Written by: Paul W. S. Anderson
Starring: Milla Jovovich, Sienna Guillory, Oded Fehr, Thomas Kretschmann, Jared Harris
Zombie-creating viruses contained in a facility only impact a distinct few amounts of people. This can be controlled or at least the Umbrella Corporation would want you to think that until it reaches the surface and creates absolute mayhem. This setting sets the stage for Resident Evil: Apocalypse as the virus has made it out to Raccoon City and the zombies continue to multiply.
With the T-Virus making it out to the surface, the Umbrella Corporation attempts to contain the spread within the city limits of Raccoon City. This leaves those stuck behind the walls trapped with the already-existent zombies growing in numbers. This leaves Alice (Milla Jovovich) having to utilize her empowered abilities to try and get out of this situation.
Moving away from the self-contained story of the first film, Apocalypse opens up the floodgates to demonstrate what this zombie infection does on a much wider scale and does so to somewhat middling but highly entertaining results. In bringing the fight to the surface this feature also ushers in the definitive shift of this franchise as a whole from trying to center on horror to action also featuring zombies and other undead creatures. It becomes more about how Alice can kick a serious amount of zombie ass and set up quite the matchup with the famous Nemesis.
Alice taking on Nemesis ultimately becomes the draw of this feature as the machine gun-toting giant of a zombie serves as the ultimate test for Alice in what will reign supreme as the Umbrella Corporation’s crown jewel. The introduction of the antagonist definitely has some shining elements in displaying this grotesque and destructive figure wreaking havoc amongst all of these zombies. However, when it comes to the actual fighting between the creature and Alice, the feature resorts to a level of quick-cut editing that will remain synonymous with this film series to a negative degree. Seriously, that final fight sequence becomes quite difficult to watch, which is unfortunate considering the stakes involved and the surprisingly emotional twist making itself evident.
With over-the-top action comes some ridiculous characters to introduce with none other than Jill Valentine (Sienna Guillory) making her introduction to these films. As much as the ridiculousness can be attributed to the performance, most of it arises from her attire. Just by looking at her, you can see her wardrobe wanted to emulate how she looked in the games, and my goodness it sticks out in a hilarious way. Picture this, you have all of these police officers in their gear and uniform befit for a zombie apocalypse and then you have Jill Valentine running around in short shorts and a tube top. It makes no sense tactfully or for what the character represents other than they really wanted her to look like she did in the video games, which should be a negative but absolute lack of shame makes me admire the move if I’m being honest. Guillory certainly gives a performance in the film and she delivered those lines and that’s all I’ll say.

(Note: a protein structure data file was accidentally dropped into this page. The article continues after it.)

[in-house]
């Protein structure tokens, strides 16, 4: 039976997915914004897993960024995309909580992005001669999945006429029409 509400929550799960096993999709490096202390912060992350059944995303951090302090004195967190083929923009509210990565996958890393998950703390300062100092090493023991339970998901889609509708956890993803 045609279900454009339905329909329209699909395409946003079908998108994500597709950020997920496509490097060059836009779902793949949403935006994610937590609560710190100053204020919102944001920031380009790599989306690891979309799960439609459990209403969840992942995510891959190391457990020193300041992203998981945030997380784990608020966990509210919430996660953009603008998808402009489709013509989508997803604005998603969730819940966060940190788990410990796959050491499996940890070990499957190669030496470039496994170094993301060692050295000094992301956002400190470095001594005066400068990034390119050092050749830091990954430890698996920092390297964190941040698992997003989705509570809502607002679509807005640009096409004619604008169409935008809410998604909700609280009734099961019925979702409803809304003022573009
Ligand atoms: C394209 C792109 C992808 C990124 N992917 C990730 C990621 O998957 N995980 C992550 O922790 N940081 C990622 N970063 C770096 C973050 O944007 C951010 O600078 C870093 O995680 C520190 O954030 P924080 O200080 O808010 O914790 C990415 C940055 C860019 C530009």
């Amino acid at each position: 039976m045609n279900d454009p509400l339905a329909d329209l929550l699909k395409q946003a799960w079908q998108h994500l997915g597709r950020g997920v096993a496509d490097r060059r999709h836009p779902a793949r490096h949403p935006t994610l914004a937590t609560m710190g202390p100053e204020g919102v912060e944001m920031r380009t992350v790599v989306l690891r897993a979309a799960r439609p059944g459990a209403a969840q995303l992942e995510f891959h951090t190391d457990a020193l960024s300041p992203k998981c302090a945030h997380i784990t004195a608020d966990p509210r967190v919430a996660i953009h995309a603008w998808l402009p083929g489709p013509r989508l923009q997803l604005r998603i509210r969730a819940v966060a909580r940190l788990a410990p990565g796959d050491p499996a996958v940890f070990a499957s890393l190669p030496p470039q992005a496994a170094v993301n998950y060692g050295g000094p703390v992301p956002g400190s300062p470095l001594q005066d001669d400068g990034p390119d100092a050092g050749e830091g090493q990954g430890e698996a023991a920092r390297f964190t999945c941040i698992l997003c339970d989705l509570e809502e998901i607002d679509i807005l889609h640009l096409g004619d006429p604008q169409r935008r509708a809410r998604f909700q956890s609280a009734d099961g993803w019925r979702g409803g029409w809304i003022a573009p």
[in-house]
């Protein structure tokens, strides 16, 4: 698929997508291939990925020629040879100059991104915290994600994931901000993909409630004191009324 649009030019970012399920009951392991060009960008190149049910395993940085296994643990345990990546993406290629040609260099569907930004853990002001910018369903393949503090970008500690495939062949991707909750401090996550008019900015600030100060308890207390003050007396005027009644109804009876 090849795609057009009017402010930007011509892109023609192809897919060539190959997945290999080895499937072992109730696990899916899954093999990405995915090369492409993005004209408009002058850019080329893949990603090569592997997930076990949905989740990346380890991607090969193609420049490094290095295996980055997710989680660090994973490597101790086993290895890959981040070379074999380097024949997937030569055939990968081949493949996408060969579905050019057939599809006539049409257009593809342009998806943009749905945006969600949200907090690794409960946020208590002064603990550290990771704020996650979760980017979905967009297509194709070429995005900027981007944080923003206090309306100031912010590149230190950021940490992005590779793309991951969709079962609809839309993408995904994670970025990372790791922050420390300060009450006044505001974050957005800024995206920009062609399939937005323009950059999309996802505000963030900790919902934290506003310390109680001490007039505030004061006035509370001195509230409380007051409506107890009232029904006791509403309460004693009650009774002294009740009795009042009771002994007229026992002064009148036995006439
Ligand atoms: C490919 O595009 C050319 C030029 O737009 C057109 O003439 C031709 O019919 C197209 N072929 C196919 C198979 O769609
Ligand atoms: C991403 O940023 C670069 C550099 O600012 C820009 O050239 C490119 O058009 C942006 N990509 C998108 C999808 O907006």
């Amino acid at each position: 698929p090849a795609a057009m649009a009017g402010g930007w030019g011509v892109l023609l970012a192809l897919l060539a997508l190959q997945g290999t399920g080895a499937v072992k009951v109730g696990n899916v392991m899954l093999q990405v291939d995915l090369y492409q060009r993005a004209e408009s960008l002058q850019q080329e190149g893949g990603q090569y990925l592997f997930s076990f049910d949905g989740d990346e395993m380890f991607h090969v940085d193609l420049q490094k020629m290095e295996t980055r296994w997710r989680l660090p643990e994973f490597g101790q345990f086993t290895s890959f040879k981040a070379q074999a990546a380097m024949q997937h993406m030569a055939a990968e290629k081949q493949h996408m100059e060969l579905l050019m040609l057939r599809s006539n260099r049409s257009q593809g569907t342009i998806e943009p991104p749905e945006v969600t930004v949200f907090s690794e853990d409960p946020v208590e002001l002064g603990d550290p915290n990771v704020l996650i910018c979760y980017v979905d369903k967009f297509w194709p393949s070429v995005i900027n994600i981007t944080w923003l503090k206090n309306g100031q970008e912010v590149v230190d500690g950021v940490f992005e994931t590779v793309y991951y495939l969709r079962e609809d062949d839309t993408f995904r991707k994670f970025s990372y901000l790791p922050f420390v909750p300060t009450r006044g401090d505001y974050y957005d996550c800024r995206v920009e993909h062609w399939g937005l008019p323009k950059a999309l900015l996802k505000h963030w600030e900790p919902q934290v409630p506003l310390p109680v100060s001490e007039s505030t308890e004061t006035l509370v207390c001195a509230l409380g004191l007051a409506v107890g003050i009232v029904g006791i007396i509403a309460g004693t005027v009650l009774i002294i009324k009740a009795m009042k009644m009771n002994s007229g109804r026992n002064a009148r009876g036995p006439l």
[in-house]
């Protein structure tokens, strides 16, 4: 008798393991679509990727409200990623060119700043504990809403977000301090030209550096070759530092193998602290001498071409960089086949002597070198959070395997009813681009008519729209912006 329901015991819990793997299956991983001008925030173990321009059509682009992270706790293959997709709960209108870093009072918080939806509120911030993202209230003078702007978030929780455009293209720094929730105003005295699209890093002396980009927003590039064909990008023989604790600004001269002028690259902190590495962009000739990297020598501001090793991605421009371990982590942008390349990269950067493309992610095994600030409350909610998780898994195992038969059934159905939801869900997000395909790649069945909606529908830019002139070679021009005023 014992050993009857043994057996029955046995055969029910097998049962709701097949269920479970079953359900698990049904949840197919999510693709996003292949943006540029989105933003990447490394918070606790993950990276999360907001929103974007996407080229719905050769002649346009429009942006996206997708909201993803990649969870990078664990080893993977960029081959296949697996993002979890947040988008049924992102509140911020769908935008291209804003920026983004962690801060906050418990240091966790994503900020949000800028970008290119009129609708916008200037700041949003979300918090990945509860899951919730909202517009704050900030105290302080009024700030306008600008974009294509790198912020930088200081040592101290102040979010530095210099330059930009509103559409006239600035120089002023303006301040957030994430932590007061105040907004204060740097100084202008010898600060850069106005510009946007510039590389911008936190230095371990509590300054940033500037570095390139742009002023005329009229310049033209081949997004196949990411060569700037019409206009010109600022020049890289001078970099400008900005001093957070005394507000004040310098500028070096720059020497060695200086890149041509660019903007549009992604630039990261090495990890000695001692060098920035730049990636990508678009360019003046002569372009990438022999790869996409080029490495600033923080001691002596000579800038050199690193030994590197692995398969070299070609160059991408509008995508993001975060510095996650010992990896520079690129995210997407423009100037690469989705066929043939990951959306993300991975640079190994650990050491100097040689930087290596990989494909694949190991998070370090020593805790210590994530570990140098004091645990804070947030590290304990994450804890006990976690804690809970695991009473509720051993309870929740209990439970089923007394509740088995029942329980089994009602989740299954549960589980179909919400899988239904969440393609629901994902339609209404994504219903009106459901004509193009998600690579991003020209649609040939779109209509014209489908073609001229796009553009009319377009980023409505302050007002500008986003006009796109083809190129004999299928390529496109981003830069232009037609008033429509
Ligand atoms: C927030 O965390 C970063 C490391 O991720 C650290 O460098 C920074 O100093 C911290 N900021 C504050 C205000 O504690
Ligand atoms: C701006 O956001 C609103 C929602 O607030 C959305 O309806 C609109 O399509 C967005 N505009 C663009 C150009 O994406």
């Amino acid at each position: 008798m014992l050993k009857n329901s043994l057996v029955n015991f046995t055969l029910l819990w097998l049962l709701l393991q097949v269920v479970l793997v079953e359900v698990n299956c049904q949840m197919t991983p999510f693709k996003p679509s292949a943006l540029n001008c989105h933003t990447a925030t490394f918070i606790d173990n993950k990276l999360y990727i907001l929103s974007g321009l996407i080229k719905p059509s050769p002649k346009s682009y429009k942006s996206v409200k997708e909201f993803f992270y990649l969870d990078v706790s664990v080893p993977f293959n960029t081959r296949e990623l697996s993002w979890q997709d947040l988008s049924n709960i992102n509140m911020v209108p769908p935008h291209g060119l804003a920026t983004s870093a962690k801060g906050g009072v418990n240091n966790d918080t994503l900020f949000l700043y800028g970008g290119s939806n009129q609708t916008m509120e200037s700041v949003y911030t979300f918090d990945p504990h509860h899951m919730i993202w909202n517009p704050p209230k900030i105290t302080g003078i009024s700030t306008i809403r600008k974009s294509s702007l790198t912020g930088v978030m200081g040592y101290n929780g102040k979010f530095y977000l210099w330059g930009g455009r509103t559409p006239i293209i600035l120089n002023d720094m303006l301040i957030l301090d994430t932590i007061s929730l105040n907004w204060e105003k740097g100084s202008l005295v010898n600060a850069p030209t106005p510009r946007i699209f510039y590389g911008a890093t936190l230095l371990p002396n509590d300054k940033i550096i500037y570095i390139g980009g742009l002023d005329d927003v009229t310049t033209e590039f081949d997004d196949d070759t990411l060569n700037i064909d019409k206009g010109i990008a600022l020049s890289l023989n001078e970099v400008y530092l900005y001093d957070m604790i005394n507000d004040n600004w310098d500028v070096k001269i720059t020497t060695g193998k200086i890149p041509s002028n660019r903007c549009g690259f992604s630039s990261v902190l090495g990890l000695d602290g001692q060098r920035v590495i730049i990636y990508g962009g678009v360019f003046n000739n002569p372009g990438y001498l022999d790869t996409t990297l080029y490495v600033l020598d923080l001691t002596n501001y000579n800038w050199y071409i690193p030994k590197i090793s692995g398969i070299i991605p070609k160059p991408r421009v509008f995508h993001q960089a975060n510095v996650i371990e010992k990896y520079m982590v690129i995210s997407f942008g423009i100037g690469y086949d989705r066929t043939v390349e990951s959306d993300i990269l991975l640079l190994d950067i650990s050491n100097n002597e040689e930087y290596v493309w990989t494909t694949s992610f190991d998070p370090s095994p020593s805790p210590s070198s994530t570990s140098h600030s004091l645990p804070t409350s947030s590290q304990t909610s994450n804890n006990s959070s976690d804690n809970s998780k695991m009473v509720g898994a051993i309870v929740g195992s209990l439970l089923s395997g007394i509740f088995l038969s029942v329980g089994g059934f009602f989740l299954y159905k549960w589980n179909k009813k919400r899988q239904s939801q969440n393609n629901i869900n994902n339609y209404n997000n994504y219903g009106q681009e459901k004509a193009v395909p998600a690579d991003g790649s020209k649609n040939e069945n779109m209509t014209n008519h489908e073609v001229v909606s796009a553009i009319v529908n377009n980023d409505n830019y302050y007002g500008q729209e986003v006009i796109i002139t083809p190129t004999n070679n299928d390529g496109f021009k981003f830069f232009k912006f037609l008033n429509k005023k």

With all of the many valid issues ailing this film, this feature like all of the Resident Evil films knows how to have fun, which ultimately serves its purpose. It knows nothing about this should be taken seriously, especially when you have a ridiculously cartoonishly evil corporation like Umbrella bandying around still trying to get some research done while causing this disastrous event. Their aspiration for innovation will not rest even if they cause a potentially world-ending apocalypse and will not stop tweaking things in the hope of finally conquering this virus for their benefit. Elements that would certainly be a negative in this feature get my begrudging respect in a way that remains inexplicable.
By no means a good film, Resident Evil: Apocalypse moves this franchise to the more entertaining side of the spectrum throwing away essentially all horror and trading it in for some mediocre action. It brings the zombies out to the surface and wreaks havoc on a city becoming ground zero for the eventual spread in the later films. Despite all of its issues, the film has an entertaining factor allowing me to be soft on its errors no matter how glaring they are.